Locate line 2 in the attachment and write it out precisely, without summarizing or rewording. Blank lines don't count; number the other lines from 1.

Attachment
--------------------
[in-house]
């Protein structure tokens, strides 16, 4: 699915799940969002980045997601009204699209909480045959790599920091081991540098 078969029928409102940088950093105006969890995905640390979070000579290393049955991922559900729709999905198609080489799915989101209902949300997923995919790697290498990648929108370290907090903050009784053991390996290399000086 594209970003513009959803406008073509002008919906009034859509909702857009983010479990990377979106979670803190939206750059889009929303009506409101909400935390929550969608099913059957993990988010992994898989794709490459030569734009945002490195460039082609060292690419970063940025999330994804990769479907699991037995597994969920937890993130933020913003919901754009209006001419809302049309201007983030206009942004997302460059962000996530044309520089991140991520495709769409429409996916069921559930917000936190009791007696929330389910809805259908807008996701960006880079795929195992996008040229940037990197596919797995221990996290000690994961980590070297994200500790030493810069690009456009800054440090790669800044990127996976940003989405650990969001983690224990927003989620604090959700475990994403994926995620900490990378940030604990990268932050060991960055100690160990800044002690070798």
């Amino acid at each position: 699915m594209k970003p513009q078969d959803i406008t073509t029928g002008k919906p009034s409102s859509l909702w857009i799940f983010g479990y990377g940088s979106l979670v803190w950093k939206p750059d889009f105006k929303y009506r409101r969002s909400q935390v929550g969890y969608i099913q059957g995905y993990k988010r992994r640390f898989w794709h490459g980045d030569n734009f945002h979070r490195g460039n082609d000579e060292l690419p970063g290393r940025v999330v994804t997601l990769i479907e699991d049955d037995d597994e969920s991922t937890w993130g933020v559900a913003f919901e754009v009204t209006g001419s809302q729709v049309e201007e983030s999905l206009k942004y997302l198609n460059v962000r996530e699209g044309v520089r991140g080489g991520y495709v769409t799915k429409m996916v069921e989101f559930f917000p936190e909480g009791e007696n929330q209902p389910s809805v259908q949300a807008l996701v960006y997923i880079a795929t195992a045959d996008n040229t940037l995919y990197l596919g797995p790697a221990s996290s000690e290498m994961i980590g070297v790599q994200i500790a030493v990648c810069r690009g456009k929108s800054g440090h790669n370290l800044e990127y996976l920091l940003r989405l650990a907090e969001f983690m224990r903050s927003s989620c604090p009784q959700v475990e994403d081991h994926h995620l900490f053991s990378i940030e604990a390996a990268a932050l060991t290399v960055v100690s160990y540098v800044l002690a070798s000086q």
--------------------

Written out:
């Protein structure tokens, strides 16, 4: 699915799940969002980045997601009204699209909480045959790599920091081991540098 078969029928409102940088950093105006969890995905640390979070000579290393049955991922559900729709999905198609080489799915989101209902949300997923995919790697290498990648929108370290907090903050009784053991390996290399000086 594209970003513009959803406008073509002008919906009034859509909702857009983010479990990377979106979670803190939206750059889009929303009506409101909400935390929550969608099913059957993990988010992994898989794709490459030569734009945002490195460039082609060292690419970063940025999330994804990769479907699991037995597994969920937890993130933020913003919901754009209006001419809302049309201007983030206009942004997302460059962000996530044309520089991140991520495709769409429409996916069921559930917000936190009791007696929330389910809805259908807008996701960006880079795929195992996008040229940037990197596919797995221990996290000690994961980590070297994200500790030493810069690009456009800054440090790669800044990127996976940003989405650990969001983690224990927003989620604090959700475990994403994926995620900490990378940030604990990268932050060991960055100690160990800044002690070798």